Fighting between Cambodian and Thai soldiers broke out at Preah Vihear temple yesterday, killing at least one Thai national and one Cambodian soldier, according to media reports and officials.
The fighting broke out as Thai Foreign Affairs Minister Kasit Piromya was visiting Cambodia to meet his Cambodian counterpart Hor Namhong during the seventh meeting of the Joint Commission on the Bilateral Cooperation between Thailand and Cambodia.
Phay Siphan, spokesman for the Council of Ministers, said that Thai soldiers had invaded Cambodian territory near to the eleventh century temple at around 3 pm and had been the first to shoot at Cambodian soldiers.
He said that the invasion was “planned” after Thailand had given an ultimatum to Cambodia to remove a national flag from a pagoda on disputed land near Preah Vihear temple.
“By 3 pm this afternoon…Thai soldiers invaded Cambodian land around the area of Sambok Khmum” near the Keo Sekha Kirisvarak pagoda, he said, adding that both sides had used heavy artillery during the violence.
“Cambodia tried our best to stop them,” he said. “Thailand fired first to clear the way to get to the pagoda.”
As of 5:15 pm Mr Siphan said that the fighting was still ongoing and that no casualties had been reported.
“We do not have the number of casualties yet but we understand that four Thai soldiers have been captured.”
Contacted later he said fighting had stopped around 5:40 pm.
The Bangkok Post reported that man in a Thai border village in Si Sa Ket province was killed by artillery rounds during the firefight.
Upon arrival in Phnom Penh from Siem Reap yesterday, Foreign Affairs Minister Hor Namhong, said that more than 300 Thai soldiers had advanced into Cambodian territory until they were 500 meters away from the first step leading up to the Preah Vihear temple.
He also said that Cambodia had captured four Thai soldiers, and said that Cambodia would be filing a complaint with the UN Security Council by tomorrow morning.
“Thai soldiers shot heavy artillery weapons…between 18 and 20 kilometers inside Cambodia,” he told reporters at Phnom Penh International Airport yesterday.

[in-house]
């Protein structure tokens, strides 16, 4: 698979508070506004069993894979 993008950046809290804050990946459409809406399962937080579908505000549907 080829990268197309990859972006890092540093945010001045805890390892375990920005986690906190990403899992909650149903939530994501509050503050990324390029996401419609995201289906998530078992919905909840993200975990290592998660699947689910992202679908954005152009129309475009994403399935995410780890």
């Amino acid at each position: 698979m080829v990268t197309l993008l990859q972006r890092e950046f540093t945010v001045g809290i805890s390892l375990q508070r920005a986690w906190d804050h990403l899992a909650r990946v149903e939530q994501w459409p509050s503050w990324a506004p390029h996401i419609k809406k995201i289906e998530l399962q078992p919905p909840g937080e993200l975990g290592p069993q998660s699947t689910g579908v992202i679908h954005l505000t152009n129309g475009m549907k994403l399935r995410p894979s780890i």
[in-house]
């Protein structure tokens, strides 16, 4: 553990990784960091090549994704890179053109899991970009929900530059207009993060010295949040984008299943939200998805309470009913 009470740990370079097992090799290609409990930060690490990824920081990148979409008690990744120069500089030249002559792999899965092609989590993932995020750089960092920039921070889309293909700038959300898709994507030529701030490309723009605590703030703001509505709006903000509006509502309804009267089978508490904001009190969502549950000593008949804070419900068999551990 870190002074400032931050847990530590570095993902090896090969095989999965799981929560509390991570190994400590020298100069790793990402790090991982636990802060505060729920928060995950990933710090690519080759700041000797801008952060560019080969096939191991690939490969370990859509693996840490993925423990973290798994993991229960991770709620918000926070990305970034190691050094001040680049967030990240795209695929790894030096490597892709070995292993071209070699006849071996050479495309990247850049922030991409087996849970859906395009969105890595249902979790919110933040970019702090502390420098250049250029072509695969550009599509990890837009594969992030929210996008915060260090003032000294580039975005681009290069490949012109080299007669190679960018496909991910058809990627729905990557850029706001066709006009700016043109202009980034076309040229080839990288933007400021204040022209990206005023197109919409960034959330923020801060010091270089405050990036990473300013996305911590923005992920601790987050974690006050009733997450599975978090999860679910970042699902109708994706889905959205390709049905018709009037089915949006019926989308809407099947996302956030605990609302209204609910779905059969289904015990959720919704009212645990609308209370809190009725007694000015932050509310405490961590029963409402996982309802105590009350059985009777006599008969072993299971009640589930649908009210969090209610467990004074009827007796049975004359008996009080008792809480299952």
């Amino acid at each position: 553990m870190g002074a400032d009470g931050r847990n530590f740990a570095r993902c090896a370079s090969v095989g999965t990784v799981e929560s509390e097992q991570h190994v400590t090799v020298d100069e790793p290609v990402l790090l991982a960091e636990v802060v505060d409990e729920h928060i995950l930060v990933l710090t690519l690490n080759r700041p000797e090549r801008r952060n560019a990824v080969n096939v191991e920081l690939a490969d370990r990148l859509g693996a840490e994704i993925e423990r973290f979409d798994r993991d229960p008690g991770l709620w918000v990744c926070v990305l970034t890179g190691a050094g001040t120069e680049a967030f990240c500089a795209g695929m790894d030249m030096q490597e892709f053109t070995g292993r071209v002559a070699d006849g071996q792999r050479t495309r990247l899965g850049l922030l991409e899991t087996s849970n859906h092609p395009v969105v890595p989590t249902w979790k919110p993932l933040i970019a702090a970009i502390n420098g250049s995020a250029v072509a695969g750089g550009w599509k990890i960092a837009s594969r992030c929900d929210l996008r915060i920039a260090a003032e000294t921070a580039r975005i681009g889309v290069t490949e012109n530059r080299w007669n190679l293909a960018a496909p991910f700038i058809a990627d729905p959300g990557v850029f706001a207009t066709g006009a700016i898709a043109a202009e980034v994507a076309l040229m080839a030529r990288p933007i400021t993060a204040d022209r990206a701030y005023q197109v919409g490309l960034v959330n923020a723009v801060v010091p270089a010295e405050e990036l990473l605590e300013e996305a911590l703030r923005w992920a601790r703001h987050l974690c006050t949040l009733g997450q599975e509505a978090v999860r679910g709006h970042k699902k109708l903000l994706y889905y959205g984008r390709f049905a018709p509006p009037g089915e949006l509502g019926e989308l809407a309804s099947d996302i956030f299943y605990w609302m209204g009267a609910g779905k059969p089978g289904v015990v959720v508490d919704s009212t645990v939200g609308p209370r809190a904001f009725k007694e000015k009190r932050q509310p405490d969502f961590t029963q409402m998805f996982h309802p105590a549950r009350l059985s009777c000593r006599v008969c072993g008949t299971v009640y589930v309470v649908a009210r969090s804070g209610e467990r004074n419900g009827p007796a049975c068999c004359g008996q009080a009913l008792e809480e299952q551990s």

RCAF officials at the Preah Vihear Temple said that at least two Thai tanks had been destroyed and that local villagers in the area had fled the scene.
“We lost one and have four injured,” said one senior RCAF official who spoke on the condition of anonymity, adding that several Thai houses had also been burnt down close to the border.
Major General Srey Doek, commander at Preah Vihear Temple, declined to talk to a reporter as he was busy giving troops orders. Reached at about 5 pm yesterday gunfire could be heard through his cell phone.
The fighting came just days after the Phnom Penh Municipal Court on Tuesday sentenced the Thai Patriots Network’s Veera Somkwamkid and his assistant, Ratree Pipatanapaiboon to eight and six-year jail terms, respectively, after convicting the pair of crossing into Cambodia illegally, entering a military area unauthorized and espionage.
Cambodia’s Press and Quick Reaction Unit said yesterday Thai soldiers “stormed into Cambodian territory” at Veal Entry and Cambodian armed forces warned the Thais to stop and pull back.
“However, the Thai soldiers refused to do so and opened unprovoked fire on Cambodian troops,” the unit said in a statement.
“The Thai actions were to be carried out on the orders of Thai Prime Minister Abhisit Vejjajiva to destroy Cambodia’s Keo Sikha Kirisvara pagoda in order to satisfy the demands of the PAD,” the statement added.
Mr Kasit visited Mr Veera at Prey Sar prison in Phnom Penh yesterday arriving at the location at 4 pm and without stopping to speak to reporters.
However in a press conference at Phnom Penh International Airport before returning to Thailand yesterday evening, Mr Kasit said he was unaware as to why Thai soldiers had entered Cambodian territory and urged both sides to pacify the situation.
“The border situation particularly in and around Prah Vihan [Thai for Preah Vihear] is very sensitive on both sides,” he said. “Both sides must use utmost restraint.”
“Even if there was to be some fighting and so on, it was within a few hours,” he continued, adding that he had called the Defense Ministry in Bangkok to organize an immediate ceasefire.
Asked by a reporter who had ordered Thai troops to enter into Cambodia Mr Kasit said, “I don’t know, this is something you have to find out, I have to find out on both sides.”
Mr Kasit also said that “there are some” casualties, but did not elaborate further.
The official Thai news agency MCOT reported yesterday that artillery shells from Cambodia fell into Thailand’s Si Sa Ket province.
Thai and Cambodian troops have been at a standoff over a disputed 4.6-square-km stretch of the border since 2008. Thai nationalist groups like the People’s Alliance for Democracy and Mr Veera’s TPN have denounced their government for not doing more to stake their claim to the land.
The last time fighting broke out between the two countries came in April last year when at least four Thai soldiers were injured when black-uniformed Thai soldiers attempted to force RCAF soldiers from their position in Samraong City’s O’Smach commune in Banteay Meanchey province.
(Additional reporting by Khy Sovuthy)